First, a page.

Using IQ tests to identify gifted students – because poor kids should get a good education, even if they're smart https://t.co/TXw4IouWms
— SteveStewartWilliams (@SteveStuWill) November 29, 2015
The ROI from investing in America’s gifted youth is very high, as the study Who Rises to the Top? Early Indicators shows:
The findings are also summarized in a Tedx talk by University of Minnesota prof. Nathan Kuncel.
This is why we need more testing – to help identity these gifted and talented students. But of course, the left blames the usual suspects – cultural biases, racism, poverty, and so on – for why we need to do away with tests, unless everyone scores equally bad or the test is so easy everyone scores well, which could explain the inexorable trend of dumbing-down the SAT.
Furthermore, smarter people are more economically productive:
We calculated expectable wealth productivity effects (in US Dollar of 2010/2011). Internationally, one IQ point corresponds to $810 higher average productivity per capita and year. Between 2012 and 2060 it is expected that 17 year olds’ ability level will increase by 2.16 (pessimistic model) or 3.68 IQ (optimistic model), representing a productivity gain of $1,750 to $2,981 (at constant prices). The general FLynn effect (White’s slow ability rise) contributes at about $219 to $1,806, minorities’ catch up at $1,644 to $1,450, demographic change at–$1,102, interaction between minorities’ catch up and demographic change at $988 to $834 US Dollar.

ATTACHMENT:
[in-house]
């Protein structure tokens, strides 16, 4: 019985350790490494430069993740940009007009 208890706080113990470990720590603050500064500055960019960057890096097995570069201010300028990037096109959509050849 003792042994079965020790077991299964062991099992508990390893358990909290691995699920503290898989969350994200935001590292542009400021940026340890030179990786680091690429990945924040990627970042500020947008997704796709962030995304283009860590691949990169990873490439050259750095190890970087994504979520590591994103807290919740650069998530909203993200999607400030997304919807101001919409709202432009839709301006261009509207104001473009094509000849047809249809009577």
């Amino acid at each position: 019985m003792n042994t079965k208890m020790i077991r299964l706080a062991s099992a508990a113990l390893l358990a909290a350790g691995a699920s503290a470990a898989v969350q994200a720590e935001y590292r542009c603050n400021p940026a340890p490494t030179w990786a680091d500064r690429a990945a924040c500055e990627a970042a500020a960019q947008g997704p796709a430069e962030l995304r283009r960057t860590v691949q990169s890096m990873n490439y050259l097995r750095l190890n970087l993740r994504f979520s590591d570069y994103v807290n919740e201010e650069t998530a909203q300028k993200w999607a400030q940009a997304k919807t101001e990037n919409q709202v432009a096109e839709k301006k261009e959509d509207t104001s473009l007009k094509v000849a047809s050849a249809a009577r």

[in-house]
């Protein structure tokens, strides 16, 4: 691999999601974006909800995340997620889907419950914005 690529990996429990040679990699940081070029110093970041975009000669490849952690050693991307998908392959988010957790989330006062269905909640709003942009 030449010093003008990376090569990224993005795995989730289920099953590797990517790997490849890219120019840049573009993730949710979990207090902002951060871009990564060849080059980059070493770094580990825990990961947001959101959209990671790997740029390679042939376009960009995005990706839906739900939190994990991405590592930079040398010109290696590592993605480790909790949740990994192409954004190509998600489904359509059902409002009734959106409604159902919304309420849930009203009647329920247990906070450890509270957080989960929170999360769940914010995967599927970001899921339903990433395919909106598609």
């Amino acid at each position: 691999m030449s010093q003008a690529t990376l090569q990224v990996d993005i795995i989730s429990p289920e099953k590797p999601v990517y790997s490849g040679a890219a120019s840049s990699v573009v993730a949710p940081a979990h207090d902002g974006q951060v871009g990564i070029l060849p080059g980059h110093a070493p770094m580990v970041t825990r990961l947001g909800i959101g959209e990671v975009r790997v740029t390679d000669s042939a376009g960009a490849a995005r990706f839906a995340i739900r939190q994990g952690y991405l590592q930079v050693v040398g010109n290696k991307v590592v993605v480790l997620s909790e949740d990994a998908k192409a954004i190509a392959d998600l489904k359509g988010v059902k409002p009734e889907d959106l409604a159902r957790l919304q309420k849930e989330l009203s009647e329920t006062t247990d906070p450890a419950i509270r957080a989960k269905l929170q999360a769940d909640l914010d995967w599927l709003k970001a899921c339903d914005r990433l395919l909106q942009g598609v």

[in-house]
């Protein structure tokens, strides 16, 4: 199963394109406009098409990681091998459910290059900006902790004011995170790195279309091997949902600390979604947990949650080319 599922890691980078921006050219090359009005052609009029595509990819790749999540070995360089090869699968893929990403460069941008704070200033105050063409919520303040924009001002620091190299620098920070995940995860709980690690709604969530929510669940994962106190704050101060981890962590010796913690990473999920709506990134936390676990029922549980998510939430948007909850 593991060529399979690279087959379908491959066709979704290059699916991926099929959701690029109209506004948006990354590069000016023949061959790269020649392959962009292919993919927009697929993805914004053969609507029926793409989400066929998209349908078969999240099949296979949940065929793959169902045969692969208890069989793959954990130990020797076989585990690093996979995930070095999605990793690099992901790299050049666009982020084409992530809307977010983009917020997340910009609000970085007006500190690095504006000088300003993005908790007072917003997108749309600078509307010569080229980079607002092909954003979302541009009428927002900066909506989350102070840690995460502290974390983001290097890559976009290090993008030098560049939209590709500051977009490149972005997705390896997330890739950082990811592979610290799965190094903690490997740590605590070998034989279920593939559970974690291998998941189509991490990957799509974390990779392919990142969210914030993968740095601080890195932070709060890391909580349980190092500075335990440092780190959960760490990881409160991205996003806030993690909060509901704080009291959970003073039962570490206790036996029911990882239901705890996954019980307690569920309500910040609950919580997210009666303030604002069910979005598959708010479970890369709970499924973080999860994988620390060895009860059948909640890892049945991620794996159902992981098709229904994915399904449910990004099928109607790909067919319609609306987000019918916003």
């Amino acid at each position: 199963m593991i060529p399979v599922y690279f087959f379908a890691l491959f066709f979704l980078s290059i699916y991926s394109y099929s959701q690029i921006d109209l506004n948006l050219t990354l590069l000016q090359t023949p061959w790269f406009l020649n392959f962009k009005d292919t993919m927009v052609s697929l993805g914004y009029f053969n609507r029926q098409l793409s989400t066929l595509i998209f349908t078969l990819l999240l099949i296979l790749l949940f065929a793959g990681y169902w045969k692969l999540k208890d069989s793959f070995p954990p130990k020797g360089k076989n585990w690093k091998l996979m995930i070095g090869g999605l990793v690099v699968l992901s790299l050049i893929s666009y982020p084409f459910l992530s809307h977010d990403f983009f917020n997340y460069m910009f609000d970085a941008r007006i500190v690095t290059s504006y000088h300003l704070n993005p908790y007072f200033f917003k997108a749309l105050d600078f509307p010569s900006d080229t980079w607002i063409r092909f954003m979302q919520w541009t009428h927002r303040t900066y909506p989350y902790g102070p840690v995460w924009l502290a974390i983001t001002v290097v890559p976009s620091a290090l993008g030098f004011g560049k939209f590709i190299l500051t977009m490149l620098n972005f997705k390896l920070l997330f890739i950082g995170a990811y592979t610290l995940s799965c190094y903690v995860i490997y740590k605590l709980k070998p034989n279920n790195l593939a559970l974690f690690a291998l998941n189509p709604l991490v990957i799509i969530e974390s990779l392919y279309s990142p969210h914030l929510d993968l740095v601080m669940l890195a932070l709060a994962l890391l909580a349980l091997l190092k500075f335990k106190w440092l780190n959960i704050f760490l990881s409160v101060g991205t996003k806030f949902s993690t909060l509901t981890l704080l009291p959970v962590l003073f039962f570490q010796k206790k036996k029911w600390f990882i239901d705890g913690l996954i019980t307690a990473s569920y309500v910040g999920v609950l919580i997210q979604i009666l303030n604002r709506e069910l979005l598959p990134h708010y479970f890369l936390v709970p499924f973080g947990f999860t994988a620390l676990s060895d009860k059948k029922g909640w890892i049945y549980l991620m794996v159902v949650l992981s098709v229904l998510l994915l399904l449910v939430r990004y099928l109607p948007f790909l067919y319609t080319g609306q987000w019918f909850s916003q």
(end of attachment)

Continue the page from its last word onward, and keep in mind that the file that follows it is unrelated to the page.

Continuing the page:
This is corroborated by the new book Hive Mind: How Your Nation’s IQ Matters So Much More Than Your Own which finds that smarter countries have higher per-capita incomes.